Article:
Wednesday, July 26, 2017


It was about ten years ago, in Paris.  My eldest granddaughter and I were walking briskly through the Champ de Mars, the Eiffel Tower looming large to our left.  But there was something wrong.  I realized that I was short of breath, not feeling well at all, and that the episode of malaise was in fact only a more extreme version of several others I had experienced in recent days and could no longer plausibly deny.  I told Sophia what was wrong.  She is a very sensible, no-nonsense young woman.  “That’s not good,” she said.  “You better see a doctor.”  Very soon after that, through the intermediation of her mother, a no-nonsense type on steroids, I found myself in a hospital consulting room in the presence of an important academic cardiologist.  It was then that I learned that I had developed atrial fibrillation, an arrhythmia of the heart that is common among the elderly.  The condition is not in and of itself intrinsically serious, but it increases the possibility of the formation of blood clots, which in turn can trigger strokes—very serious indeed.  The preventive therapy there is the use of chemical blood thinners.  Furthermore for some people, including me, the actual symptoms can seriously impact the quality of daily life.

My doctor, like so many other European specialists, had at some point spent time in Boston at “Mass General”—that is, the Massachusetts General Hospital, the largest and most famous of Harvard’s teaching hospitals.  Though we can’t seem to get it together to have a good national health system, we still seem to be near the top of high-end boutique specialties.  I don’t know how long he spent there, but it is possible that his English was better than my French.  He certainly wanted to believe so.  The initial results were, however, not encouraging.  After absorbing the symptoms, he moved confidently to diagnosis.  “I zink I know what is wrong with you,” he said.  “Your heart is not working any more.”  After that I switched to French, enabling blunders of a more amusing sort.  One of his secretaries offered me some “Scotch,” assuring me that they had plenty in the office.  I thought she was offering me a reinforcing drink.  She was actually proffering transparent tape to seal up a rapidly expanding folder of papers.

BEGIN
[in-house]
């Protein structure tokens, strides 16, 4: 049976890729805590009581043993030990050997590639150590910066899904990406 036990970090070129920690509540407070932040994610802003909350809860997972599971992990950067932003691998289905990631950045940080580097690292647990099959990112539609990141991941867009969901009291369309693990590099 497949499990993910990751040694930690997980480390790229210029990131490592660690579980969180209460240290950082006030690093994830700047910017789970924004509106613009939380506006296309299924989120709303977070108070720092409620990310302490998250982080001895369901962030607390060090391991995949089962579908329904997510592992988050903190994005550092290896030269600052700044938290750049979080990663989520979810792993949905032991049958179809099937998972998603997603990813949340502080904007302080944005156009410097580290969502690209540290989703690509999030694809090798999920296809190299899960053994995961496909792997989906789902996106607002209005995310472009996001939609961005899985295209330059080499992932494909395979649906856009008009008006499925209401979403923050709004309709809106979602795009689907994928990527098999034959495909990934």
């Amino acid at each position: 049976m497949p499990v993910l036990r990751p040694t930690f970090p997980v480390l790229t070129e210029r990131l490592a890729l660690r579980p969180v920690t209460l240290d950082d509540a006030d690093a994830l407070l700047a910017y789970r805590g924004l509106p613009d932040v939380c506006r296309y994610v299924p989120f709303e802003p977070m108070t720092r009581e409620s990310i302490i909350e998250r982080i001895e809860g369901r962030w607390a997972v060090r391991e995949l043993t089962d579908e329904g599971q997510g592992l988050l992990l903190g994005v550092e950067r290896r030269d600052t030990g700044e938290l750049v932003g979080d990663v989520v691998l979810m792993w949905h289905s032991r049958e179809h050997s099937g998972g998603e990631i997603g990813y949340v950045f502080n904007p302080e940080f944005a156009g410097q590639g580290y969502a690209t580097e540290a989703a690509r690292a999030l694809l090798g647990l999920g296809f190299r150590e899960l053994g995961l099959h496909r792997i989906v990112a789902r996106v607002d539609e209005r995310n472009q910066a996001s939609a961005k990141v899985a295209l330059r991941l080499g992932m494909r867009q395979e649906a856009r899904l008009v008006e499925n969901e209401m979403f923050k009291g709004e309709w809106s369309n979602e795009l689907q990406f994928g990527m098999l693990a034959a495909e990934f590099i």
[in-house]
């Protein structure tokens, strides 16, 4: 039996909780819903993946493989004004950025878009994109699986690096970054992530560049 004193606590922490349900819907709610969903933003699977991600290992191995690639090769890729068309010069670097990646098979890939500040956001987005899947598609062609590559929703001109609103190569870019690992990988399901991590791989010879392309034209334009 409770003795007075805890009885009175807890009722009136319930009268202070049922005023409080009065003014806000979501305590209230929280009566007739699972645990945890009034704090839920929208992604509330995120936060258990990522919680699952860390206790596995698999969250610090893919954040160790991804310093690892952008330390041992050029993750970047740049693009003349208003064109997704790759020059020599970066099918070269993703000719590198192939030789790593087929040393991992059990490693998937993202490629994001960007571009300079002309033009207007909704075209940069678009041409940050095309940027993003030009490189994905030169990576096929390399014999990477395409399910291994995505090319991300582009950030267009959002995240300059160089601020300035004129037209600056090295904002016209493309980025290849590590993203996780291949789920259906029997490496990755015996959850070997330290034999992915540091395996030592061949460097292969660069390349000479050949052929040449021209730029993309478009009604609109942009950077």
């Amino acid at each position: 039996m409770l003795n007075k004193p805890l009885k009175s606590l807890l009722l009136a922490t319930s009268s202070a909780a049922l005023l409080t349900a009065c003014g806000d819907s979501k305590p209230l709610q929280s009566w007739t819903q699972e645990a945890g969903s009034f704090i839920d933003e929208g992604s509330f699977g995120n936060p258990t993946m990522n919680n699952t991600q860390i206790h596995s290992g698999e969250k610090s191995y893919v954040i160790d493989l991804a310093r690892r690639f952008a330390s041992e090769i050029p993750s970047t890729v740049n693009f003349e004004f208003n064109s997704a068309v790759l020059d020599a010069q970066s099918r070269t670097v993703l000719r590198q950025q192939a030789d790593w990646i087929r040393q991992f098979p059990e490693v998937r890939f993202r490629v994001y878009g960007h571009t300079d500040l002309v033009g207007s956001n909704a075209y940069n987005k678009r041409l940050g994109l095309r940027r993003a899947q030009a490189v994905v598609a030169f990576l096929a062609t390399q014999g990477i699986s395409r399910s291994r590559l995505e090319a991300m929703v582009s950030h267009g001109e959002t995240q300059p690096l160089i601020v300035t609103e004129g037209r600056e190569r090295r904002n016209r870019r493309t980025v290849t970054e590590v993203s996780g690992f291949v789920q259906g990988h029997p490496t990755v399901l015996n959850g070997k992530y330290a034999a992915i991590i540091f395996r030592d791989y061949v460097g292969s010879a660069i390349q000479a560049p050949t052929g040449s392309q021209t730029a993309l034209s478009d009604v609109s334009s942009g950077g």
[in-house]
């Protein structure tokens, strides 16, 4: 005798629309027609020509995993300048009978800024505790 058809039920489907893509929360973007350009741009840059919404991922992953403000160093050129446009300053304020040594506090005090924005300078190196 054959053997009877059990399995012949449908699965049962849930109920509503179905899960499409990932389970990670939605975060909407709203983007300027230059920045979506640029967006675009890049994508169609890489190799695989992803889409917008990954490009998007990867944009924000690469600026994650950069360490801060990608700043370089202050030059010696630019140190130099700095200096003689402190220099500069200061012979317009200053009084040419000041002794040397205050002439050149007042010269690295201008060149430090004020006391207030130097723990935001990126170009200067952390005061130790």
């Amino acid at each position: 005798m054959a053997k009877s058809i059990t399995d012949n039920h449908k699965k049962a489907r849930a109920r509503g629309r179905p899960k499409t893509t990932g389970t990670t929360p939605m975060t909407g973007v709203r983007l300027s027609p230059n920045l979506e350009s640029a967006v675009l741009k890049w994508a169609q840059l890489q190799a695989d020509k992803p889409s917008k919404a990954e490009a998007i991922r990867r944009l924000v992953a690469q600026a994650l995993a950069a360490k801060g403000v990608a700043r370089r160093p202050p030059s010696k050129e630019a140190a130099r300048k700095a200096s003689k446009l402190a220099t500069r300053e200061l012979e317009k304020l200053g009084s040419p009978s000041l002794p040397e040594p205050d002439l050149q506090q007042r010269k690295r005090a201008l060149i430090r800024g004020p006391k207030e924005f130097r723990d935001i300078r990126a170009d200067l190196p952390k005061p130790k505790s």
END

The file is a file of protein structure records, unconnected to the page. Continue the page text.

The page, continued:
Anyway, it was in this conversation that I first consciously registered the word ablation.  I registered it in French, of course, and had no idea what it meant, although the exact same word is in common medical use in English.  The human mind, when faced with the unfamiliar or the unknown does its best to transfer registers, and to cram the new thing into categories that are familiar or at least known.  What was quite familiar to me was the oblation.  I am after all an Anglican who has from time immemorial been encouraged, “Let us with gladness present the offerings and oblations of our life and labor to the Lord" --i.e., put something in the collection plate.  My doctor told me that uhblation was one of the recognized therapies for atrial fibrillation, but one that he himself regarded as rather radical and to be avoided when possible.  I was given to believe that, as with so much else in the opulence of French culture, it was a matter of local taste and custom.  If I were in Bordeaux rather than Paris, he said, they probably would be uhblating me that very moment.

Words like ablation and oblation demonstrate the power of tiny Latin prefixes.  The Latin verb ferre (meaning bear, carry, or bring, among other things) is a common but troublesome one with an oddball perfect participle, latus, which shows up in the –lation part of the two words.  But an oblation is something offered or brought to, whereas an ablation is something removed, erased, or taken away from.  You can see, perhaps, why I was initially somewhat confused by my French medical advice.  But I have had ample time to be brought up to speed during the past decade, and especially during the past two days, when I was in the New York University hospital having a cardiac ablation.  When it comes to hearts I am forced to believe that sometimes less can be more.  In any event that is why this week’s post is so self-reflexive, and a few hours tardy.